Wikipedia describes Dr. Robert Stadler from Atlas Shrugged as follows:

A former professor at Patrick Henry University, and along with colleague Hugh Akston, mentor to Francisco d'Anconia, John Galt and Ragnar Danneskjöld. He has since become a sell-out, one who had great promise but squandered it for social approval, to the detriment of the free. He works at the State Science Institute where all his inventions are perverted for use by the military, including the instrument of his demise: Project X (Xylophone). The character was, in part, modeled on J. Robert Oppenheimer, whom Rand had interviewed for an earlier project, and his part in the creation of nuclear weapons. To his former student Galt, Stadler represents the epitome of human evil, as the "man who knew better" but chose not to act for the good.

(It cites Ayn Rand's journals as a source for these claims, which I unfortunately do not have access to at this time).

In what way was Stadler based on Oppenheimer? Since Stadler's defining characteristic was being the man that knew better, did Ayn Rand view Oppenheimer in the same way? What did Oppenheimer know better than to do - work on nuclear weapons? (Wikipedia seems to imply as much). If so, why did she oppose his involvement with that?

I can see how Project X was analogous to nuclear weapons in one sense, but Dr. Stadler was only loosely aware of the project (although he was admittedly ignorant largely by his own choice) whereas Oppenheimer personally supervised the research into the nuclear bomb, so does this analogy "break down" at some point?

What's the exact nature of the analogy between Stadler and Oppenheimer? Is Wikipedia's assessment of the analogy accurate?

1 Answer 1


As described in my answer here, Ayn Rand interviewed Dr. Oppenheimer multiple times for a movie she was writing about the Atomic Bomb. That movie was never actually made; the only place that she seems to have published any of the material was Atlas Shrugged, where it inspired the character Dr. Robert Stadler.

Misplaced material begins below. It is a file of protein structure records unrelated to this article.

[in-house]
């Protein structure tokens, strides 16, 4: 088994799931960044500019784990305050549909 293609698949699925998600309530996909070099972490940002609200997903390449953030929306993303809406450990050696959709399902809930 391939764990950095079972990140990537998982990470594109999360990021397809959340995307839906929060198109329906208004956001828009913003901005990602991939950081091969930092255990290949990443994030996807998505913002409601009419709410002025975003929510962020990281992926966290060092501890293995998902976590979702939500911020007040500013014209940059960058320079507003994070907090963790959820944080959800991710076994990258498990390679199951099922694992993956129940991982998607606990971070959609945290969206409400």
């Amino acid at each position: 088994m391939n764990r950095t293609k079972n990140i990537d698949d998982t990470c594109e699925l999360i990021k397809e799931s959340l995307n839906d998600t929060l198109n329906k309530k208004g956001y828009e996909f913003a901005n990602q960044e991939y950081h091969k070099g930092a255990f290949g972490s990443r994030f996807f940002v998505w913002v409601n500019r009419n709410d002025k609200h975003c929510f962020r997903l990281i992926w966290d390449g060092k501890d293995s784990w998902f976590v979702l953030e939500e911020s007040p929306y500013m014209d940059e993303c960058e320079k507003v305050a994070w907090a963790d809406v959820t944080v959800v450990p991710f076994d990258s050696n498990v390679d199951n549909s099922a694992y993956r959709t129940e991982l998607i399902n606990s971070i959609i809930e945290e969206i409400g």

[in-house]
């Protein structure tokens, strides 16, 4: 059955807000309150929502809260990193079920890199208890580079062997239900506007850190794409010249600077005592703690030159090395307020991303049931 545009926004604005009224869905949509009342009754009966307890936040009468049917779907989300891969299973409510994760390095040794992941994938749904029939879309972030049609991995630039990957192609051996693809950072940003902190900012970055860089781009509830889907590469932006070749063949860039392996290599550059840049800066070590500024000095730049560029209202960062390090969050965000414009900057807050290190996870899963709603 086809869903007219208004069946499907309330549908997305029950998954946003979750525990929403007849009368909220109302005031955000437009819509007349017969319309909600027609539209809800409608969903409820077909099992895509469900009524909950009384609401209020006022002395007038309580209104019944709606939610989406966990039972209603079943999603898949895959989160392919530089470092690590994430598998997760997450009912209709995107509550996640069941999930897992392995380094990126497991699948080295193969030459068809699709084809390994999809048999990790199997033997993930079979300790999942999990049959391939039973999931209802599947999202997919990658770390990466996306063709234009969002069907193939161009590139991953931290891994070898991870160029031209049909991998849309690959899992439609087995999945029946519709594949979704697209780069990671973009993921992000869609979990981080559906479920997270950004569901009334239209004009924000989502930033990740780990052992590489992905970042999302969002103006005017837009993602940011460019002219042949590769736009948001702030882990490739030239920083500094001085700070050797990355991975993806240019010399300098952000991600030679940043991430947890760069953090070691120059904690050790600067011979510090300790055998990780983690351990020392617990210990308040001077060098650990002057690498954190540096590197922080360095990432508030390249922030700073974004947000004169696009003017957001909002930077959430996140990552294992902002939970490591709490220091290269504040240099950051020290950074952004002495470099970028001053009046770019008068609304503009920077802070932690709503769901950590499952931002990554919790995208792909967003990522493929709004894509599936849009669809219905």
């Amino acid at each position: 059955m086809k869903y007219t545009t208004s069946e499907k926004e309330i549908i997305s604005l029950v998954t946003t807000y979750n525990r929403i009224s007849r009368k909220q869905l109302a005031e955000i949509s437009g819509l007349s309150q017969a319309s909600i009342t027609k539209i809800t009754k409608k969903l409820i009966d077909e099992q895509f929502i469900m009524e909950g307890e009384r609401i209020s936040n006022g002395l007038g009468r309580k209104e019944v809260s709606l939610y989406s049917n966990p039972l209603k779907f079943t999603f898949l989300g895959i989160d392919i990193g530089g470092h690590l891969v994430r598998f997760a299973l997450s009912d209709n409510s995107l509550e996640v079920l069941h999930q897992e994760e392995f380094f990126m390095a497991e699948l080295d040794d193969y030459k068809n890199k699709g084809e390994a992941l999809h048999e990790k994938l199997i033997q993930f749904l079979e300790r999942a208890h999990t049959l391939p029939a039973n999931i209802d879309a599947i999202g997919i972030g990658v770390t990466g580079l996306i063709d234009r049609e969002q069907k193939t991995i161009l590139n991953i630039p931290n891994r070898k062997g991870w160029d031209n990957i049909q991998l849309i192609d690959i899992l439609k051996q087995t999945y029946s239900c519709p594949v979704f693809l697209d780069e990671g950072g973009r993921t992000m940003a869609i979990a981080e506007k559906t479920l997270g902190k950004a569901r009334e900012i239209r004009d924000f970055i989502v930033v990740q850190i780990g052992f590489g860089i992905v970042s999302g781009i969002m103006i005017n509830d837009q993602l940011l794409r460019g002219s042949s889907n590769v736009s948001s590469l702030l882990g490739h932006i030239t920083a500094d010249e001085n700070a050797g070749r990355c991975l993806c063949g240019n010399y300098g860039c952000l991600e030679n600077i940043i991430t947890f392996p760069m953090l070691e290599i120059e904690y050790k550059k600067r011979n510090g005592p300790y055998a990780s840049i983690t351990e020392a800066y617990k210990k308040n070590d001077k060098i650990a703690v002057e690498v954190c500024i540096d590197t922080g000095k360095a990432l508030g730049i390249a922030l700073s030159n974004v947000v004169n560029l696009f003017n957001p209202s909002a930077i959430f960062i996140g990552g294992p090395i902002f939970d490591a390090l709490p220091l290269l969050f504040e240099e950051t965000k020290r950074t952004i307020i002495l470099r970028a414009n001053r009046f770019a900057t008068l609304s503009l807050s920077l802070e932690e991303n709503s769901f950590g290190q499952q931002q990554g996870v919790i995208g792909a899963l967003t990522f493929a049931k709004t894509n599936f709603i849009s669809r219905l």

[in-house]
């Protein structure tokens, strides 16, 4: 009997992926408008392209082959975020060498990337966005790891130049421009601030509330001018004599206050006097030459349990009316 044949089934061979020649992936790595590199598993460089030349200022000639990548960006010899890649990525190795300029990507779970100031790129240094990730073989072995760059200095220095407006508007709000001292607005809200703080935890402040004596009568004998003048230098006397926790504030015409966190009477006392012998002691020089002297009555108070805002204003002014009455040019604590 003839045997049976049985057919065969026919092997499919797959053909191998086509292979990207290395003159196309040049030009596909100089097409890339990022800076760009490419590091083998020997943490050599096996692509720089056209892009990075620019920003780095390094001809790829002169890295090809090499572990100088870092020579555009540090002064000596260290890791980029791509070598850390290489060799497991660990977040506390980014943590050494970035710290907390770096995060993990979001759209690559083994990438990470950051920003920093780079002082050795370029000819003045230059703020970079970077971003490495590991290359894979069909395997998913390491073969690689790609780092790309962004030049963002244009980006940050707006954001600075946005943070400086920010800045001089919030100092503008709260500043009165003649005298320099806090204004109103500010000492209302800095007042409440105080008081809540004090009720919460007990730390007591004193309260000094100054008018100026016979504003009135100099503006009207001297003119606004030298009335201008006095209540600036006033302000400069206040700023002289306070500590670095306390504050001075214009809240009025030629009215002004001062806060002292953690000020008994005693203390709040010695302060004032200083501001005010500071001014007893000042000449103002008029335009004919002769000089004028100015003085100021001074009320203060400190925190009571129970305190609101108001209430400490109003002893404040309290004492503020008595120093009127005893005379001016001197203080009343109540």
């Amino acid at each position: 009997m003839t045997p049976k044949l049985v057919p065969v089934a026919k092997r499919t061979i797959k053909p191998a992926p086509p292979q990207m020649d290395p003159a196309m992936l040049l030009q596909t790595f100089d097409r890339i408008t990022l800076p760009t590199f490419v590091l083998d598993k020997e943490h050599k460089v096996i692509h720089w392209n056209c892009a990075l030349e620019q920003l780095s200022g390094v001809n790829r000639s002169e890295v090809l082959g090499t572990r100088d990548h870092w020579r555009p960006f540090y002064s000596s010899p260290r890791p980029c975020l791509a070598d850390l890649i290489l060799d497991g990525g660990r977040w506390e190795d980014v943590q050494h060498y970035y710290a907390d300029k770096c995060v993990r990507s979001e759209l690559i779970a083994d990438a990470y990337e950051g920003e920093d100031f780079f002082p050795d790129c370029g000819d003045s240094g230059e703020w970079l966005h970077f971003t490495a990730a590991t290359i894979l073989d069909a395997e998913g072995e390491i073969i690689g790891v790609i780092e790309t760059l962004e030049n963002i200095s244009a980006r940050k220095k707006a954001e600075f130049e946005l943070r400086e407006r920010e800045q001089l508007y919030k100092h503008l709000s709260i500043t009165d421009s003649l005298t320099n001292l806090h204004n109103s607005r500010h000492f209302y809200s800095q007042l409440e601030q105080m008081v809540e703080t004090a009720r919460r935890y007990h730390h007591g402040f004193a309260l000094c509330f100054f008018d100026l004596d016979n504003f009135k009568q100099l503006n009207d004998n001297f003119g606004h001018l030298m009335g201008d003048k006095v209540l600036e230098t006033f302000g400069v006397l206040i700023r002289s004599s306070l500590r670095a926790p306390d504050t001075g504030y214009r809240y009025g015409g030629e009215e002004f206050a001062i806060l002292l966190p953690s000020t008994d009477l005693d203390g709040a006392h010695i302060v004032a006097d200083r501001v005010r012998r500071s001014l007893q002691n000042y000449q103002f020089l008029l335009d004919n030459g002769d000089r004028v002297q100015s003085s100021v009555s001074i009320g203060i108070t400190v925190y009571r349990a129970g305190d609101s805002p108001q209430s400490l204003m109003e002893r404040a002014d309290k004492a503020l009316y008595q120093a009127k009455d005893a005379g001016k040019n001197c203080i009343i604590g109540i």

In an essay on how she intended to approach that film, she commented, first, that making such a movie was actually a great responsibility in a sense.

In terms of the bomb itself, she commented in the same essay that

The first question we have to ask ourselves is: what is the specific danger of the atomic bomb to mankind?

The specific danger is that the bomb constitutes a weapon of total destruction and if it exists at a time when men and nations are bent on a course of destruction, it will wipe out mankind.

Therefore, we cannot permit ourselves to preach anything that will push men further along that course.

She then goes on to argue that violence and coercion is intrinsic to statism (as seen in, for example, Hitler and Stalin). Thus,

An atomic bomb is safe only in a free society - because a free society does not function through violence and does not cause wars. Such a weapon would be dangerous in the world at any time. At a time when most of mankind has embraced the faith of Statism - a world suicide is most surely ahead of us, unless men learn a different faith.

So, evidently, she wasn't too thrilled about the Bomb and saw it as a potential tool for statists (which Project X in Atlas Shrugged ended up being).

She actually interviewed Dr. Oppenheimer a number of times, which ranged on topics related to the project itself to various personal matters. For example:

When did he start in Chicago? (Summer, 1942).
When did he start in New Mexico?
How was he picked to be the head of Los Almos - was he chosen or did he volunteer? When and how did he hear about the project?
Incidents to show progress of the work? Were there crucial turning points, i.e. milestones of the progress?
What points or events stand out in your mind?

He mentioned, among other things, the fact that the project was in such a remote location, in a town that was essentially run by the Army, as an obstacle to hiring people.

Quite significantly, Dr. Oppenheimer was originally a theoretical physicist who hated lab work (not unlike Dr. Stadler).

Also, one of Oppenheimer's achievements that came up in the interviews was his "theory of cosmic ray particles - that neutron particles were cosmic rays - 1936." Significantly, one of Dr. Robert Stadler's major achievements was his research on cosmic rays, and that research was used prominently in creating Project X.

The editor includes the following note:

AR's meetings with Oppenheimer proved useful later: he became the model for Robert Stadler in Atlas Shrugged. In a 1961 interview, she recalled: "Oppenheimer set the character of Stadler in my mind, which is the reason for the first name of Robert. It's the type that Oppenheimer projected - that enormous intelligence, somewhat bitter, but very much the gentleman and scholar, and slightly other-worldly. Even his office was what I described for Stadler - that almost ostentacious simplicity.

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